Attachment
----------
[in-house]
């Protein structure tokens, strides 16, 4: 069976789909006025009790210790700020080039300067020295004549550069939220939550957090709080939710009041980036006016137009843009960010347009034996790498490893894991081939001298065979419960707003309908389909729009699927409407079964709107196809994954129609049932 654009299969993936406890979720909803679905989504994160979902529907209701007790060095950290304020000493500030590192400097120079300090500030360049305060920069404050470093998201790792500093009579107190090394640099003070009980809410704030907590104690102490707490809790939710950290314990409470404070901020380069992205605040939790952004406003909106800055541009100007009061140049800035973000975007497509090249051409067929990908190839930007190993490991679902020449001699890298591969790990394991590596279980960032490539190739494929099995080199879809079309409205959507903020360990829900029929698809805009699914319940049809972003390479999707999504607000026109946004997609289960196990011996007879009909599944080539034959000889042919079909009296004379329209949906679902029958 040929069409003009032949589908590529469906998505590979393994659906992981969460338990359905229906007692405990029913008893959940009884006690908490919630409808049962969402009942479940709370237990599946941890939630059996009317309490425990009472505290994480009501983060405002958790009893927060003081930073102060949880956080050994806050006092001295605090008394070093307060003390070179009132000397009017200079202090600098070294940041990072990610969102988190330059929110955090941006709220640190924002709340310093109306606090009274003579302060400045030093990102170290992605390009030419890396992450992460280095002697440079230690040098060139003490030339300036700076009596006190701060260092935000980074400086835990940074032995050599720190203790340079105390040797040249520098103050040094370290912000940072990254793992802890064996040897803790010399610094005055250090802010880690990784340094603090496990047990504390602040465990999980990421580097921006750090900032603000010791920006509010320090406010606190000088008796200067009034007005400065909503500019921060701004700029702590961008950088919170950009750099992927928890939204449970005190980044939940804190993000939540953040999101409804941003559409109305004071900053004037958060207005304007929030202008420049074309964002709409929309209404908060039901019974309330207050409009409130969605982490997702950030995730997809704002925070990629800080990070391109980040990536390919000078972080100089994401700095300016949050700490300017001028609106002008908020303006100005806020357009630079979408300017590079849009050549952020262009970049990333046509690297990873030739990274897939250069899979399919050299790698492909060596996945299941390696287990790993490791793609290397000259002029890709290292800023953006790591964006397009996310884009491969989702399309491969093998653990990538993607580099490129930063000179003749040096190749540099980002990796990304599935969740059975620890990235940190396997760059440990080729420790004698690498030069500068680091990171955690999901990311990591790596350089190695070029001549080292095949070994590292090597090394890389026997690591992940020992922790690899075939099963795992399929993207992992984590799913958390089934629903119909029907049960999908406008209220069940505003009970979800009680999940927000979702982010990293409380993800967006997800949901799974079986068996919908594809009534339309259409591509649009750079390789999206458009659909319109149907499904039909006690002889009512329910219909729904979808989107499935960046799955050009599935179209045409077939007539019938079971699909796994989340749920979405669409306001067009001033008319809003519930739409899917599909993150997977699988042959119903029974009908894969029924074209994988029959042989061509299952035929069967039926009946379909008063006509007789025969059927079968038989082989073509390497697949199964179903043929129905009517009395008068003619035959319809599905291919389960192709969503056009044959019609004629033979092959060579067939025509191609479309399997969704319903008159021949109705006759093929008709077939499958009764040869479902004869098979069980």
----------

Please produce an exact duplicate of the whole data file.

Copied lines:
[in-house]
């Protein structure tokens, strides 16, 4: 069976789909006025009790210790700020080039300067020295004549550069939220939550957090709080939710009041980036006016137009843009960010347009034996790498490893894991081939001298065979419960707003309908389909729009699927409407079964709107196809994954129609049932 654009299969993936406890979720909803679905989504994160979902529907209701007790060095950290304020000493500030590192400097120079300090500030360049305060920069404050470093998201790792500093009579107190090394640099003070009980809410704030907590104690102490707490809790939710950290314990409470404070901020380069992205605040939790952004406003909106800055541009100007009061140049800035973000975007497509090249051409067929990908190839930007190993490991679902020449001699890298591969790990394991590596279980960032490539190739494929099995080199879809079309409205959507903020360990829900029929698809805009699914319940049809972003390479999707999504607000026109946004997609289960196990011996007879009909599944080539034959000889042919079909009296004379329209949906679902029958 040929069409003009032949589908590529469906998505590979393994659906992981969460338990359905229906007692405990029913008893959940009884006690908490919630409808049962969402009942479940709370237990599946941890939630059996009317309490425990009472505290994480009501983060405002958790009893927060003081930073102060949880956080050994806050006092001295605090008394070093307060003390070179009132000397009017200079202090600098070294940041990072990610969102988190330059929110955090941006709220640190924002709340310093109306606090009274003579302060400045030093990102170290992605390009030419890396992450992460280095002697440079230690040098060139003490030339300036700076009596006190701060260092935000980074400086835990940074032995050599720190203790340079105390040797040249520098103050040094370290912000940072990254793992802890064996040897803790010399610094005055250090802010880690990784340094603090496990047990504390602040465990999980990421580097921006750090900032603000010791920006509010320090406010606190000088008796200067009034007005400065909503500019921060701004700029702590961008950088919170950009750099992927928890939204449970005190980044939940804190993000939540953040999101409804941003559409109305004071900053004037958060207005304007929030202008420049074309964002709409929309209404908060039901019974309330207050409009409130969605982490997702950030995730997809704002925070990629800080990070391109980040990536390919000078972080100089994401700095300016949050700490300017001028609106002008908020303006100005806020357009630079979408300017590079849009050549952020262009970049990333046509690297990873030739990274897939250069899979399919050299790698492909060596996945299941390696287990790993490791793609290397000259002029890709290292800023953006790591964006397009996310884009491969989702399309491969093998653990990538993607580099490129930063000179003749040096190749540099980002990796990304599935969740059975620890990235940190396997760059440990080729420790004698690498030069500068680091990171955690999901990311990591790596350089190695070029001549080292095949070994590292090597090394890389026997690591992940020992922790690899075939099963795992399929993207992992984590799913958390089934629903119909029907049960999908406008209220069940505003009970979800009680999940927000979702982010990293409380993800967006997800949901799974079986068996919908594809009534339309259409591509649009750079390789999206458009659909319109149907499904039909006690002889009512329910219909729904979808989107499935960046799955050009599935179209045409077939007539019938079971699909796994989340749920979405669409306001067009001033008319809003519930739409899917599909993150997977699988042959119903029974009908894969029924074209994988029959042989061509299952035929069967039926009946379909008063006509007789025969059927079968038989082989073509390497697949199964179903043929129905009517009395008068003619035959319809599905291919389960192709969503056009044959019609004629033979092959060579067939025509191609479309399997969704319903008159021949109705006759093929008709077939499958009764040869479902004869098979069980």